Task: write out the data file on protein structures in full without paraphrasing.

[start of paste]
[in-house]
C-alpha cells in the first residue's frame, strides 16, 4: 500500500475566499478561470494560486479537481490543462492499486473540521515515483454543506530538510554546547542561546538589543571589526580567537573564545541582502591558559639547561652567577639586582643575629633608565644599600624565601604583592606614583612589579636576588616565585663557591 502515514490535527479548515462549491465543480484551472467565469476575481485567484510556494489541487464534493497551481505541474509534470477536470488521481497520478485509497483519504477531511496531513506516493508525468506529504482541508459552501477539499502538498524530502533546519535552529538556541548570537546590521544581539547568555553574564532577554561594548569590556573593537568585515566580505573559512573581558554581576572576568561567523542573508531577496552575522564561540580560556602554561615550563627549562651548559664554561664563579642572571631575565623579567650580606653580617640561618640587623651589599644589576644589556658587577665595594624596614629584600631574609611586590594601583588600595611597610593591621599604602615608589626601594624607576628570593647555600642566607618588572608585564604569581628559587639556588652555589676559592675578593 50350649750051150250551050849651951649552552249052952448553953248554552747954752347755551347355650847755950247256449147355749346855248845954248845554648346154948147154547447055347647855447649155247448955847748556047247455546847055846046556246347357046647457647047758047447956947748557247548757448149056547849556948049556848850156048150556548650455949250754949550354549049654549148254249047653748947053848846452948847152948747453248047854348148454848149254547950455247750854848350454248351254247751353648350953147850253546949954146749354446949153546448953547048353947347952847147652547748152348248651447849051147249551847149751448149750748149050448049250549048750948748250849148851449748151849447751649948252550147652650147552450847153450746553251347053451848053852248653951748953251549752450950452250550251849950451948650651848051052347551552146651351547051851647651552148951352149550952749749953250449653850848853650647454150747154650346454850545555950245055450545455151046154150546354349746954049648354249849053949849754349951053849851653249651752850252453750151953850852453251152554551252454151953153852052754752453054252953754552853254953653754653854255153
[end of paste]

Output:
[in-house]
C-alpha cells in the first residue's frame, strides 16, 4: 500500500475566499478561470494560486479537481490543462492499486473540521515515483454543506530538510554546547542561546538589543571589526580567537573564545541582502591558559639547561652567577639586582643575629633608565644599600624565601604583592606614583612589579636576588616565585663557591 502515514490535527479548515462549491465543480484551472467565469476575481485567484510556494489541487464534493497551481505541474509534470477536470488521481497520478485509497483519504477531511496531513506516493508525468506529504482541508459552501477539499502538498524530502533546519535552529538556541548570537546590521544581539547568555553574564532577554561594548569590556573593537568585515566580505573559512573581558554581576572576568561567523542573508531577496552575522564561540580560556602554561615550563627549562651548559664554561664563579642572571631575565623579567650580606653580617640561618640587623651589599644589576644589556658587577665595594624596614629584600631574609611586590594601583588600595611597610593591621599604602615608589626601594624607576628570593647555600642566607618588572608585564604569581628559587639556588652555589676559592675578593 50350649750051150250551050849651951649552552249052952448553953248554552747954752347755551347355650847755950247256449147355749346855248845954248845554648346154948147154547447055347647855447649155247448955847748556047247455546847055846046556246347357046647457647047758047447956947748557247548757448149056547849556948049556848850156048150556548650455949250754949550354549049654549148254249047653748947053848846452948847152948747453248047854348148454848149254547950455247750854848350454248351254247751353648350953147850253546949954146749354446949153546448953547048353947347952847147652547748152348248651447849051147249551847149751448149750748149050448049250549048750948748250849148851449748151849447751649948252550147652650147552450847153450746553251347053451848053852248653951748953251549752450950452250550251849950451948650651848051052347551552146651351547051851647651552148951352149550952749749953250449653850848853650647454150747154650346454850545555950245055450545455151046154150546354349746954049648354249849053949849754349951053849851653249651752850252453750151953850852453251152554551252454151953153852052754752453054252953754552853254953653754653854255153